“Real solutions for climate change won’t come from world leaders or at climate conferences,” adds Vandana. “[Solutions] will come from those who are vulnerable and are already dealing with the impacts of climate-related disasters – in other words, women.” Turning their vulnerability into practical solutions by sharing their knowledge means that women can also become empowered. For instance, they can teach others how to save seeds that can be replanted if climate disasters wipe out crops. They can help to highlight the dangers that the most vulnerable members of a society will face. By raising their voices during climate debates, they take back control.

As glaciers melt in the Himalayas and sea levels rise in the Bay of Bengal, as droughts become more extreme and more extended, and as floods become more unpredictable, people are realising that something is wrong with the planet. And they are also connecting this to richer nations that discharge pollution into the atmosphere, causing climate change. “So when the awareness of this climate injustice grows,” explains Vandana, “any talk of climate change must include the disenfranchised, the impoverished and the underprivileged. And, most importantly, women – because ultimately it’s their future at stake.”

Women, Islam and climate change

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Sofiah Jamil. Photo courtesy of RSIS Centre for NTS Studies.

Sofiah Jamil is a Muslim environmental campaigner based in Singapore. As well as setting up Project ME, a Muslim environmental group, she is a PhD candidate at The Australian National University and an Adjunct Research Associate at the Nanyang Technological University in Singapore, where she works on climate change and environmental security issues. “I think it’s important that Muslim women get involved in environmental issues because they are the main drivers of change at the household level. They can support their children who are taking green actions and [can] still make important decisions about consumption and [encourage] eco-consciousness. Women are also untapped resources of traditional knowledge – especially in rural settings. If we look at who toils in agricultural fields, you more than often find women, and they have important insights as to how to manage the land more sustainably.”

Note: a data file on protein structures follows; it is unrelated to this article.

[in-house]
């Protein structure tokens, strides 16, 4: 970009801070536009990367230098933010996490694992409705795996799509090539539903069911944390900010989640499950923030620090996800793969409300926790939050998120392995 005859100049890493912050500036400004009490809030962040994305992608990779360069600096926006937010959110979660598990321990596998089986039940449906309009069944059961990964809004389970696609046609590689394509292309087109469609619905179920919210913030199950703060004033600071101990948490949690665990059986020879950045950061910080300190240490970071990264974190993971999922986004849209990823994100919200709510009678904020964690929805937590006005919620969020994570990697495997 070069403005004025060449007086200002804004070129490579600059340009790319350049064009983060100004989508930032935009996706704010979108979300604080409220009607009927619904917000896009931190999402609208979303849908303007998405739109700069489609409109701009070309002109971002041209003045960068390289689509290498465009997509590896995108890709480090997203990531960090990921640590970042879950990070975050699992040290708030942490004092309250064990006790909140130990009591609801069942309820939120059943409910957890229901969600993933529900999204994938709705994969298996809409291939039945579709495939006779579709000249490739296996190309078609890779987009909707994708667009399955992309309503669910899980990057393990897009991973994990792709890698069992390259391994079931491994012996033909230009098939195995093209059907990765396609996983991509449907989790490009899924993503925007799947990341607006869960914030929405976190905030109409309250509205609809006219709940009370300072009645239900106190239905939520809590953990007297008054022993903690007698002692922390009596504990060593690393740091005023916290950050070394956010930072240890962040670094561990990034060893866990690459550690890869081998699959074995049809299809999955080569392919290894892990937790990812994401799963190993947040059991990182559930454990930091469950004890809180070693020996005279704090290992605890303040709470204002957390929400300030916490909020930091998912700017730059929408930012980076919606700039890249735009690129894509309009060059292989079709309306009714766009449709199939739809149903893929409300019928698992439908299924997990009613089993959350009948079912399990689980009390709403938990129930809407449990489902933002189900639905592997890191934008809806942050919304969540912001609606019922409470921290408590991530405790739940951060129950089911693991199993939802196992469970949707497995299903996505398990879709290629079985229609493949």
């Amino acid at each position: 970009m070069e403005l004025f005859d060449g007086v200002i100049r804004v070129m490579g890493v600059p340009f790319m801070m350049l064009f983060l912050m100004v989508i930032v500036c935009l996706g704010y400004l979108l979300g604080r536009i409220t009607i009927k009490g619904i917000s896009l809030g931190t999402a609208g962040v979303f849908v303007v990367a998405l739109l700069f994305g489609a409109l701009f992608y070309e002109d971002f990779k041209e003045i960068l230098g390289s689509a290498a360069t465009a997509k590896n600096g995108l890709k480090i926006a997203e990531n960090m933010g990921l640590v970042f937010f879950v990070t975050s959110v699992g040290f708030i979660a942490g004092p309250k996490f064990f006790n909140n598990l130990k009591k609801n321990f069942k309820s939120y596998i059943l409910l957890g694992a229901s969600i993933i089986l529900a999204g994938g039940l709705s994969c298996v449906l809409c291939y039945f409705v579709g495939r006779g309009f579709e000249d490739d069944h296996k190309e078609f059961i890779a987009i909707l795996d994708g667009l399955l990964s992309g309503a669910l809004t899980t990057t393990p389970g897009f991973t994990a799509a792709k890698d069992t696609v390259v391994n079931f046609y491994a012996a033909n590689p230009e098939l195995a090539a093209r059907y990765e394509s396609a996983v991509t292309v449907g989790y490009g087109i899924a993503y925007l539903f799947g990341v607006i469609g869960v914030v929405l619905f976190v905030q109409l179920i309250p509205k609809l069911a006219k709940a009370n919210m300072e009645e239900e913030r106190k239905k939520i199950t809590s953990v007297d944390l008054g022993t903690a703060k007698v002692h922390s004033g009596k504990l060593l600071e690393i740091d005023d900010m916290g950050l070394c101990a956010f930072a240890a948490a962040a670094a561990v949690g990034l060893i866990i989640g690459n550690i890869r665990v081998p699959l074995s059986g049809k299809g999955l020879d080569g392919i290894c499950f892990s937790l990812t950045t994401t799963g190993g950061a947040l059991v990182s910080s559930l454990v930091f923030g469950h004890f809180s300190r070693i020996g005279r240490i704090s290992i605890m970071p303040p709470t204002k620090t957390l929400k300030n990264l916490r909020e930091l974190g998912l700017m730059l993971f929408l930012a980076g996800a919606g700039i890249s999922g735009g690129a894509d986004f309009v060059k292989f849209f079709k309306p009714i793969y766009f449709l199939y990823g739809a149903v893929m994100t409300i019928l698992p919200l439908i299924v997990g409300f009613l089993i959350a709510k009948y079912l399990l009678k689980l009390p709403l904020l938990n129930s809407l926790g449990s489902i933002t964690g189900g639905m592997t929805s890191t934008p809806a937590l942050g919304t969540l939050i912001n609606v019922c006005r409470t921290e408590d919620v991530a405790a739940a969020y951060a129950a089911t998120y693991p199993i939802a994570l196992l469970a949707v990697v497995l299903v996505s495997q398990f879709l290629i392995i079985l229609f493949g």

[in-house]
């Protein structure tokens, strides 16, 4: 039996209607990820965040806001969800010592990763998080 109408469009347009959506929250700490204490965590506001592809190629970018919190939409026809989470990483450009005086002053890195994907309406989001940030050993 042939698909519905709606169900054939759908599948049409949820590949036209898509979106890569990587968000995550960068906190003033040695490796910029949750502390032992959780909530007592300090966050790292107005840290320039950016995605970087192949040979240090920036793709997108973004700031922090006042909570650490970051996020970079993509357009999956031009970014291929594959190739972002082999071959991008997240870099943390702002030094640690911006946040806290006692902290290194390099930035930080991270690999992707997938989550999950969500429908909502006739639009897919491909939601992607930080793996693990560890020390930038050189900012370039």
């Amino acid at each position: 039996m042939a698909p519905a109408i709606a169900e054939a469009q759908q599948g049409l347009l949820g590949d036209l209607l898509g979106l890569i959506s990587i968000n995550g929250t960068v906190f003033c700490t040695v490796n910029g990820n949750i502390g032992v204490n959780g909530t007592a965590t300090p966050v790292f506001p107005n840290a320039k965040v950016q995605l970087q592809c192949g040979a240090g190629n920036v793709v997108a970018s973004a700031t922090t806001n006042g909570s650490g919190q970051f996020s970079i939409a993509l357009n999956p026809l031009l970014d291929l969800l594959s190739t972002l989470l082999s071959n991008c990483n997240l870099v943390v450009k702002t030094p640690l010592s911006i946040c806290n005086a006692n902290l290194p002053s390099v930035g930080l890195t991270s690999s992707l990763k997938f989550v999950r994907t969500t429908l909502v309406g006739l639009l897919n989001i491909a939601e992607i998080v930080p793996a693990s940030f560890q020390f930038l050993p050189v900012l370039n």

Dr Vandana Shiva on the organic food revolution

Photo by Navdanya.org

Dr Vandana Shiva. Photo courtesy of Navdanya.org

A renowned scientist and environmentalist, Vandana is the founder of Navdanya, an Indian non-governmental research organisation which runs a biodiversity conservation programme that supports local farmers and promotes organic farming. According to Vandana’s research, 40 percent of the world’s emissions come from a globalised and industrialised system of food production that also creates hunger, destroys biodiversity, ruins water supplies and leads to obesity. “So with a movement promoting ecological and organic agriculture, you can solve 40 percent of the problem,” she says. But for this to happen, Vandana notes that climate issues need to be defined as women’s issues. That way, instead of drastic and short-term “solutions” such as geo-engineering (the deliberate modification of the planet’s environment through concepts such as building artificial volcanoes and huge mirrors to reflect the sun) or genetically modified (GM) crops, there would be real and meaningful changes to the ways in which our societies and economies function.

 

This article originally appeared in the April 2012 issue of Aquila Style magazine.